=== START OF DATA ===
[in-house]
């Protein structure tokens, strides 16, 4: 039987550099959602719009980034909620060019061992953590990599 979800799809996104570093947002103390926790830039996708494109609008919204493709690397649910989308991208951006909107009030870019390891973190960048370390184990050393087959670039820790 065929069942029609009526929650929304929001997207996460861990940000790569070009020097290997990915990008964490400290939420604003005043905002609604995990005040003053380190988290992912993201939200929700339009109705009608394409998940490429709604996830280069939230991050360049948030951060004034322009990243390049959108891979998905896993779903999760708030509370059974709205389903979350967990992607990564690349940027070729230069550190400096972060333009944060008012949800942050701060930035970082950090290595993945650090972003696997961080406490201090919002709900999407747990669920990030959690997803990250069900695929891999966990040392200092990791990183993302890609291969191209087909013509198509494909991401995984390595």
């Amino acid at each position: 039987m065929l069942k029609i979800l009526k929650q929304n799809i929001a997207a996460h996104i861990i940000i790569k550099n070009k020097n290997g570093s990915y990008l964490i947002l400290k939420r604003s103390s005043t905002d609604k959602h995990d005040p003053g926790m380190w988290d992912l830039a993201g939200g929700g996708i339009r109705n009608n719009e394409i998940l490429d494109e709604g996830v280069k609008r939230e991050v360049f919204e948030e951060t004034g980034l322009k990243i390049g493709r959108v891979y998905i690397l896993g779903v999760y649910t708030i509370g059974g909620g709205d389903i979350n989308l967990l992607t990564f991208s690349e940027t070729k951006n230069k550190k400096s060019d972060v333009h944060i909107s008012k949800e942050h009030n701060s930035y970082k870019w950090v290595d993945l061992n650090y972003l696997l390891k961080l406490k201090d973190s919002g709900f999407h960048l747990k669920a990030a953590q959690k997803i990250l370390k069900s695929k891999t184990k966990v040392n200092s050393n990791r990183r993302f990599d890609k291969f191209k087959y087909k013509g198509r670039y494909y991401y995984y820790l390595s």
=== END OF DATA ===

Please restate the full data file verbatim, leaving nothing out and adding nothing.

[in-house]
């Protein structure tokens, strides 16, 4: 039987550099959602719009980034909620060019061992953590990599 979800799809996104570093947002103390926790830039996708494109609008919204493709690397649910989308991208951006909107009030870019390891973190960048370390184990050393087959670039820790 065929069942029609009526929650929304929001997207996460861990940000790569070009020097290997990915990008964490400290939420604003005043905002609604995990005040003053380190988290992912993201939200929700339009109705009608394409998940490429709604996830280069939230991050360049948030951060004034322009990243390049959108891979998905896993779903999760708030509370059974709205389903979350967990992607990564690349940027070729230069550190400096972060333009944060008012949800942050701060930035970082950090290595993945650090972003696997961080406490201090919002709900999407747990669920990030959690997803990250069900695929891999966990040392200092990791990183993302890609291969191209087909013509198509494909991401995984390595």
């Amino acid at each position: 039987m065929l069942k029609i979800l009526k929650q929304n799809i929001a997207a996460h996104i861990i940000i790569k550099n070009k020097n290997g570093s990915y990008l964490i947002l400290k939420r604003s103390s005043t905002d609604k959602h995990d005040p003053g926790m380190w988290d992912l830039a993201g939200g929700g996708i339009r109705n009608n719009e394409i998940l490429d494109e709604g996830v280069k609008r939230e991050v360049f919204e948030e951060t004034g980034l322009k990243i390049g493709r959108v891979y998905i690397l896993g779903v999760y649910t708030i509370g059974g909620g709205d389903i979350n989308l967990l992607t990564f991208s690349e940027t070729k951006n230069k550190k400096s060019d972060v333009h944060i909107s008012k949800e942050h009030n701060s930035y970082k870019w950090v290595d993945l061992n650090y972003l696997l390891k961080l406490k201090d973190s919002g709900f999407h960048l747990k669920a990030a953590q959690k997803i990250l370390k069900s695929k891999t184990k966990v040392n200092s050393n990791r990183r993302f990599d890609k291969f191209k087959y087909k013509g198509r670039y494909y991401y995984y820790l390595s």